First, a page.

Hello backers! Eric here - I’m one of the designers of The Metagame, along with Colleen and John. Before I proceed with the update, a few upcoming events:
THIS WEEKEND: SHUX in Vancouver. Shut Up & Sit Down’s first ever game get-together conference-ish thing is happening this weekend. If you’re attending, check out demos of The Metagame on Friday morning. And if you look deep in your swag bag, you’ll find a complimentary preview card from the Games Expansion.
MONDAY: The Columbo Day Board Game Extravaganza in NYC. If you live near New York City, we are showcasing The Metagame at Nyeek, a regular social gathering for those who like to partake of drink and boardgames. Join us at Amity Hall in Greenwich Village, on Monday Oct 9 from 7-10pm.
NEXT FRIDAY: Your last chance to support the campaign! Our Kickstarter for The Metagame’s Game Expansion with Shut Up & Sit Down ends on Friday the 13th! We’d love to go out with a bang, so tell all your friends who haven’t supported the campaign that they are know-nothing cultural shut-ins. Or something like that. Be nice about it.
Show us your ten-pack
If you backed the project, you probably already understand the basic idea of The Metagame. It’s a big deck of cards you can use to play a whole bunch of different games. Some of them come inside the box, and there are more you can download from our website.
But just what ARE these games? For starters, the tragically clever folks at Shut Up & Sit Down recorded a lovely Let’s Play of Metaquilt. And we do have this little overview video. But some of you have asked for more. So… to give you a better sense everything you can do with The Metagame, here is a list of the ten current games. Full rules for all of them can be downloaded here.
Our introductory suggestion for first-time players. This is the Metagame that’s most similar to games like Apples to Apples or Cards Against Humanity. You match your culture cards (Big Mac, The Mona Lisa, Wonder Woman) to opinion cards that say things like Which feels like first love? Or Which will outlive us all?
There are a couple of twists to this classic social card game design. For example: everyone gets to be a judge every turn. Each player has their own opinion card face-up in front of them and you distribute your hand of culture cards as you see fit on other people’s opinion cards. Scoring also has a strategic edge: if you win a comparison, you get all of the cards that were played on it. Each card is worth a point, so the more hotly contested questions are more valuable for scoring.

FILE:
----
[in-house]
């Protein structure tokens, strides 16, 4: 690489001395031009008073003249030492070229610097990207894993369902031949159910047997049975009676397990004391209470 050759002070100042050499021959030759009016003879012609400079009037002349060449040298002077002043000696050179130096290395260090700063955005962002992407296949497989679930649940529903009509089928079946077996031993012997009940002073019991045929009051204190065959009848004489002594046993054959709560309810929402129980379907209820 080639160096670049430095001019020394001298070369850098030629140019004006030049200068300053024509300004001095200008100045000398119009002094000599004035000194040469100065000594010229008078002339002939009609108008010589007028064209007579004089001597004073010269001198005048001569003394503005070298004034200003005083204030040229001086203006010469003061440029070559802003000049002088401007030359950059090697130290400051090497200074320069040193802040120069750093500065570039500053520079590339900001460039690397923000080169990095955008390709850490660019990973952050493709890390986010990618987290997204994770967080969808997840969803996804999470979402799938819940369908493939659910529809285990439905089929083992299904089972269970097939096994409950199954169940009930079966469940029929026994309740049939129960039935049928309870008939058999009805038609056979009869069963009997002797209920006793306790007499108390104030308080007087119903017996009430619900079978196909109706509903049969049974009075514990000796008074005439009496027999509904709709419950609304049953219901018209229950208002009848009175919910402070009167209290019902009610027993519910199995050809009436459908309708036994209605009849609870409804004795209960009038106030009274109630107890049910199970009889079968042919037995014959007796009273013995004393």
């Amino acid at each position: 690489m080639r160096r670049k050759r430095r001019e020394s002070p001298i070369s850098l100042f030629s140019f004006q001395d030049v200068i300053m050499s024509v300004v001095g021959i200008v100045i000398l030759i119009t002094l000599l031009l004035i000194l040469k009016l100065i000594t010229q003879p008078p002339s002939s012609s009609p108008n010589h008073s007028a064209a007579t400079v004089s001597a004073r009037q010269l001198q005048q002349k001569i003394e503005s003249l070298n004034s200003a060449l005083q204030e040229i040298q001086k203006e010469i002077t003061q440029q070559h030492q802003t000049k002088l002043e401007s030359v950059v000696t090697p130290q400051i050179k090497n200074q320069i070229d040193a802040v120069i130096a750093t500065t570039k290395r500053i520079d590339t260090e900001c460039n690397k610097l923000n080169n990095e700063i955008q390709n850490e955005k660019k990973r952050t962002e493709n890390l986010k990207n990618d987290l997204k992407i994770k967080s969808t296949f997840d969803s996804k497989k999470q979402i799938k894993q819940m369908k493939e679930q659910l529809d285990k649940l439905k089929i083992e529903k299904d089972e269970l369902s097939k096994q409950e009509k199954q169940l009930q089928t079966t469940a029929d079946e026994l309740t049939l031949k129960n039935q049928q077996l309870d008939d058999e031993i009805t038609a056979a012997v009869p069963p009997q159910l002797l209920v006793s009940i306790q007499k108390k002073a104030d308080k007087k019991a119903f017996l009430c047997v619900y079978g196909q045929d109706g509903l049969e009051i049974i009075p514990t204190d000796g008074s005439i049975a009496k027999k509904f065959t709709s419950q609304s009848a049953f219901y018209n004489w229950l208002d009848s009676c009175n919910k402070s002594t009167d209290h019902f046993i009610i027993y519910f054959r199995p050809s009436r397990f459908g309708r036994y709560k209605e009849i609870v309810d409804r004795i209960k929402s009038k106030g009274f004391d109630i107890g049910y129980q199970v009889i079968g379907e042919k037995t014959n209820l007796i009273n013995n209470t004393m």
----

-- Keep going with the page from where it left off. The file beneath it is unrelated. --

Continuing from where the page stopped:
2. HISTORY 101
You may not have noticed, but every Metagame culture card has a date on it. And in History 101, you have to put the cards into the right order. Chronologically speaking, that is. On your turn, another player draws a card for you. And you have to point at the spot in the timeline where it goes. If you are right, the card stays. If it’s wrong, you get a strike - and three strikes eliminates you from the game.
History 101 is easy at first with just a few cards in the timeline, but the more you play, the longer the timeline grows and the harder it is to insert cards into the right place. Before long, you are splitting hairs... Which came first: MTV or Cirque de Soleil?
3. DEBATE CLUB
Sometimes you just have to talk it out. In Debate Club, one player starts out as the Critic and selects an opinion card for the round - like Which should be required in schools? Then everyone else picks the best culture card match from their hand and then makes a quick argument in their own defense.
The Critic picks the winning argument - and that player gets a bonus card in their hand. But the Critic also picks the worst argument - and that player is knocked out and joins the Critic. By the end, everyone but the last two players has joined the ranks of the Critics, who all judge the final debate.
4. HEAD TO HEAD
This is our high-tension speed variant of The Metagame for three players. Each round, two of the three players duel it out, keeping one hand behind their back. The third player deals out a column of opinion cards and the two duelists use their one free hand to take cards from their deck and frantically put them in front of the best matching opinion cards.